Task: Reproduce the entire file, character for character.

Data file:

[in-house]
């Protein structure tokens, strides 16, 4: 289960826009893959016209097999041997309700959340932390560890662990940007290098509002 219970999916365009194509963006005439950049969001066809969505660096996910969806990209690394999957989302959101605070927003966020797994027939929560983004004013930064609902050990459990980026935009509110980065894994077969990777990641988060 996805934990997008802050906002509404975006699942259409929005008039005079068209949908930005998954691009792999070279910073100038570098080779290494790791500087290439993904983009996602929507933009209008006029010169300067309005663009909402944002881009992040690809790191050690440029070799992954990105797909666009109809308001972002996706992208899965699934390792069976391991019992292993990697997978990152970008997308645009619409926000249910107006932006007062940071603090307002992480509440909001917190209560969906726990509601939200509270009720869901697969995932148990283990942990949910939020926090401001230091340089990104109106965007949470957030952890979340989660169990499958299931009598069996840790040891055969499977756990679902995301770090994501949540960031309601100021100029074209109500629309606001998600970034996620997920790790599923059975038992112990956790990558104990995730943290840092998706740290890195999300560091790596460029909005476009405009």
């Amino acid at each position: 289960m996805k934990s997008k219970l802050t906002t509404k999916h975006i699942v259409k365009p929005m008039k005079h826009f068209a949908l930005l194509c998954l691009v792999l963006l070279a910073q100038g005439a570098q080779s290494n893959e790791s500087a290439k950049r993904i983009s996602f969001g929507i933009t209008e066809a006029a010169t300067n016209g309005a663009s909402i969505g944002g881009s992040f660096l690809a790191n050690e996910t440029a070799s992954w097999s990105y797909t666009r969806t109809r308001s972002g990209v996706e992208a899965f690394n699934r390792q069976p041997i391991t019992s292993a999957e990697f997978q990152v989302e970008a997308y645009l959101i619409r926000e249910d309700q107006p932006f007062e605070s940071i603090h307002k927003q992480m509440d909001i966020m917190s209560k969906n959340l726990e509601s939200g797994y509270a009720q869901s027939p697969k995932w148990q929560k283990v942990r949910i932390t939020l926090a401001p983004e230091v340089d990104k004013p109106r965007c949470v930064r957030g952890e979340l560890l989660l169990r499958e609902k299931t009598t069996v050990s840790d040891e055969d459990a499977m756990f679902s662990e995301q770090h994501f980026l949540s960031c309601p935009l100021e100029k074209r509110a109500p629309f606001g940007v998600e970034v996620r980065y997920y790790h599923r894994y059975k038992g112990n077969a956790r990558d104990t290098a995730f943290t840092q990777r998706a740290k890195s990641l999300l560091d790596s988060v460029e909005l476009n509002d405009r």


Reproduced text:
[in-house]
């Protein structure tokens, strides 16, 4: 289960826009893959016209097999041997309700959340932390560890662990940007290098509002 219970999916365009194509963006005439950049969001066809969505660096996910969806990209690394999957989302959101605070927003966020797994027939929560983004004013930064609902050990459990980026935009509110980065894994077969990777990641988060 996805934990997008802050906002509404975006699942259409929005008039005079068209949908930005998954691009792999070279910073100038570098080779290494790791500087290439993904983009996602929507933009209008006029010169300067309005663009909402944002881009992040690809790191050690440029070799992954990105797909666009109809308001972002996706992208899965699934390792069976391991019992292993990697997978990152970008997308645009619409926000249910107006932006007062940071603090307002992480509440909001917190209560969906726990509601939200509270009720869901697969995932148990283990942990949910939020926090401001230091340089990104109106965007949470957030952890979340989660169990499958299931009598069996840790040891055969499977756990679902995301770090994501949540960031309601100021100029074209109500629309606001998600970034996620997920790790599923059975038992112990956790990558104990995730943290840092998706740290890195999300560091790596460029909005476009405009």
């Amino acid at each position: 289960m996805k934990s997008k219970l802050t906002t509404k999916h975006i699942v259409k365009p929005m008039k005079h826009f068209a949908l930005l194509c998954l691009v792999l963006l070279a910073q100038g005439a570098q080779s290494n893959e790791s500087a290439k950049r993904i983009s996602f969001g929507i933009t209008e066809a006029a010169t300067n016209g309005a663009s909402i969505g944002g881009s992040f660096l690809a790191n050690e996910t440029a070799s992954w097999s990105y797909t666009r969806t109809r308001s972002g990209v996706e992208a899965f690394n699934r390792q069976p041997i391991t019992s292993a999957e990697f997978q990152v989302e970008a997308y645009l959101i619409r926000e249910d309700q107006p932006f007062e605070s940071i603090h307002k927003q992480m509440d909001i966020m917190s209560k969906n959340l726990e509601s939200g797994y509270a009720q869901s027939p697969k995932w148990q929560k283990v942990r949910i932390t939020l926090a401001p983004e230091v340089d990104k004013p109106r965007c949470v930064r957030g952890e979340l560890l989660l169990r499958e609902k299931t009598t069996v050990s840790d040891e055969d459990a499977m756990f679902s662990e995301q770090h994501f980026l949540s960031c309601p935009l100021e100029k074209r509110a109500p629309f606001g940007v998600e970034v996620r980065y997920y790790h599923r894994y059975k038992g112990n077969a956790r990558d104990t290098a995730f943290t840092q990777r998706a740290k890195s990641l999300l560091d790596s988060v460029e909005l476009n509002d405009r």